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ORIGINAL ARTICLES  EPIDEMIOLOGY AND CLINICAL MEDICINE 

The Journal of Sports Medicine and Physical Fitness 2016 October;56(10):1206-13

Copyright © 2016 EDIZIONI MINERVA MEDICA

language: English

Muscle damage and immune responses to prolonged exercise in environmental extreme conditions

Emad S. HASSAN

Department of Sports Health Science, College of Physical Education, Assiut University, Assiut, Egypt


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BACKGROUND: This study aimed to investigate the effect of prolonged exercise with and without a thermal clamp on leukocyte cell, stress hormones, cytokine and muscle damage responses.
METHODS: Fifteen healthy male volunteers (means±SD: age 22±3 yr; mass 75.8±3.2 kg; maximal oxygen uptake 55±7 mL/min/kg) randomly completed four chamber trials of 1 hour each, in different environment and separated by 7 days. Trials were: 1) exercise induced heating (EX-heating [EX-H]: temperature/humidity, 38° C/50%); 2) exercise with a thermal clamp (EX-cooling [EX-C]: temperature/humidity, 18° C/50%); 3) passive heating (PA-H: temperature/ humidity, 38° C/50%); 4) passive cooling (PA-C: temperature/ humidity, 18° C/50%). EX-H and EX-C were composed of 1h treadmill runs at 80% individual anaerobic threshold (IAT). Blood samples were collected at pre-post, and 1h postenvironments exposure.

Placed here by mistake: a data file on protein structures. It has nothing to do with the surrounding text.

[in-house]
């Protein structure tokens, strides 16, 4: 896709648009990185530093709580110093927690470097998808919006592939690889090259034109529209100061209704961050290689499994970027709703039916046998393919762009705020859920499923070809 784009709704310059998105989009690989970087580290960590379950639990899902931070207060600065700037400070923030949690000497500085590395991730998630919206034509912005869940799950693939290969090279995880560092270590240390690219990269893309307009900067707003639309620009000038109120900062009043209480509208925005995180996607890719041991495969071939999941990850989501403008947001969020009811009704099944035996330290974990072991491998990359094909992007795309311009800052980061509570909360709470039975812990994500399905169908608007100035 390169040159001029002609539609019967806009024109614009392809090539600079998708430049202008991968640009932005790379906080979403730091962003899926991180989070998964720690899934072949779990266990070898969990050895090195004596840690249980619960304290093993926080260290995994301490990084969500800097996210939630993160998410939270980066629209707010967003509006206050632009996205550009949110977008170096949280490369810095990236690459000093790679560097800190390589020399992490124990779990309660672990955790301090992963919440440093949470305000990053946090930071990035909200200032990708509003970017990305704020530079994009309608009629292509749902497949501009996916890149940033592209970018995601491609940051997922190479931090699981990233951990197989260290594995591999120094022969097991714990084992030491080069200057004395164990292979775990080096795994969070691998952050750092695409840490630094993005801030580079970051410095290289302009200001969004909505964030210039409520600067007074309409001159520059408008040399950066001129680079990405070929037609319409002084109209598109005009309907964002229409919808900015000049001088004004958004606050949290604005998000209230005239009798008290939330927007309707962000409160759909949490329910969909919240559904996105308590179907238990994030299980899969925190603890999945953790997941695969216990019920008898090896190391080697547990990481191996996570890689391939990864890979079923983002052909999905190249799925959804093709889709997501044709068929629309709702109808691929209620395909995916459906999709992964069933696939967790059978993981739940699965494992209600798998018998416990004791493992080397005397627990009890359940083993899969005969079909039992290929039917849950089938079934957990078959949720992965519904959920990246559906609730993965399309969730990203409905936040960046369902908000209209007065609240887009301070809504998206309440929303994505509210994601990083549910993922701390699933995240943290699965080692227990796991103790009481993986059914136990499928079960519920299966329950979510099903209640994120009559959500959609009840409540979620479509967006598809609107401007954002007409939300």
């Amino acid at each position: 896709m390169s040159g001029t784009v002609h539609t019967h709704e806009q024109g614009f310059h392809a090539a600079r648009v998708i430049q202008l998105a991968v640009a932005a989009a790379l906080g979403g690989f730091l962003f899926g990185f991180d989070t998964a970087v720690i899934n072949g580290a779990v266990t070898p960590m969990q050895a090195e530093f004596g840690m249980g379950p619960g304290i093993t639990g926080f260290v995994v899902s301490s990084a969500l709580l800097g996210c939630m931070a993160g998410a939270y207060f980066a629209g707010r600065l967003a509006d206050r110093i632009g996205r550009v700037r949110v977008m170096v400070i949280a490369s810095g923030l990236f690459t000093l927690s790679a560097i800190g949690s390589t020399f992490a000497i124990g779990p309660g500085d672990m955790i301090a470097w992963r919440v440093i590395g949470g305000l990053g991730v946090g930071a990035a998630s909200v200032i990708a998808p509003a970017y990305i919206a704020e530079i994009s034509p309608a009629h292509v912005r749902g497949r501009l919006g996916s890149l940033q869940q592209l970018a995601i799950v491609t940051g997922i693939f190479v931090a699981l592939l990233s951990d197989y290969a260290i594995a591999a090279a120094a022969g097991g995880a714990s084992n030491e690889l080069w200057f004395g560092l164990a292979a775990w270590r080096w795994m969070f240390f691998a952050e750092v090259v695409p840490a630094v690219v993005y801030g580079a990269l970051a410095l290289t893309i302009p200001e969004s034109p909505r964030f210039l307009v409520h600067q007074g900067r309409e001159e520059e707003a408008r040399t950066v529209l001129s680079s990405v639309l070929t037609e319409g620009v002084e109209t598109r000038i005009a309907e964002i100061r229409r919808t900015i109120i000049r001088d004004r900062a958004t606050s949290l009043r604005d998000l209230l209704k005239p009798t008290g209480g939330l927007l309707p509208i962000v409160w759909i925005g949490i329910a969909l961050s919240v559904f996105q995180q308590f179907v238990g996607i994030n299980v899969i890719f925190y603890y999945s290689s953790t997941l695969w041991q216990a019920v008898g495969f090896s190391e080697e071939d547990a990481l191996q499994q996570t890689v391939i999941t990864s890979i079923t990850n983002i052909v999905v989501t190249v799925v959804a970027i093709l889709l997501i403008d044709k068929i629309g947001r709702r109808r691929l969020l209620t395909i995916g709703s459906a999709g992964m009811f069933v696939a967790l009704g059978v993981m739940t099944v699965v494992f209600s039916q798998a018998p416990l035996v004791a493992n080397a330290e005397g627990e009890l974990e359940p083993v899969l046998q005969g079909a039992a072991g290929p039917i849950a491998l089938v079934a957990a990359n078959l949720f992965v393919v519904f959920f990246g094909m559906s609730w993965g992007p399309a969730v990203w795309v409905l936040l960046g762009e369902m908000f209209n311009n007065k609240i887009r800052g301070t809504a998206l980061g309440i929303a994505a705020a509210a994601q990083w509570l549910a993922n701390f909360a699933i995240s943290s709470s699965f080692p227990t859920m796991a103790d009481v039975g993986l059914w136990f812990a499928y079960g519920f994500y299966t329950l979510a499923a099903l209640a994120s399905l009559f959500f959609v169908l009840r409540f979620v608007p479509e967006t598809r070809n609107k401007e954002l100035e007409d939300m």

RESULTS: Compared to EX-H, exercise-induced increases in core temperature, heart rate, cortisol, human growth hormone (hGH)), Interleukin-6 (IL-6), leukocyte counts and creatine kinase (CK) and Myoglobin (Mb) were significantly (P<0.01) more pronounced than in EX-C.
CONCLUSIONS: These results suggest that the additional impact of elevated ambient temperatures on stress responses to endurance exercise in trained subjects seems to affect primarily the hormonal systems and resulting changes in leukocyte number, creatine kinase, Myoglobin and interleukine-6.

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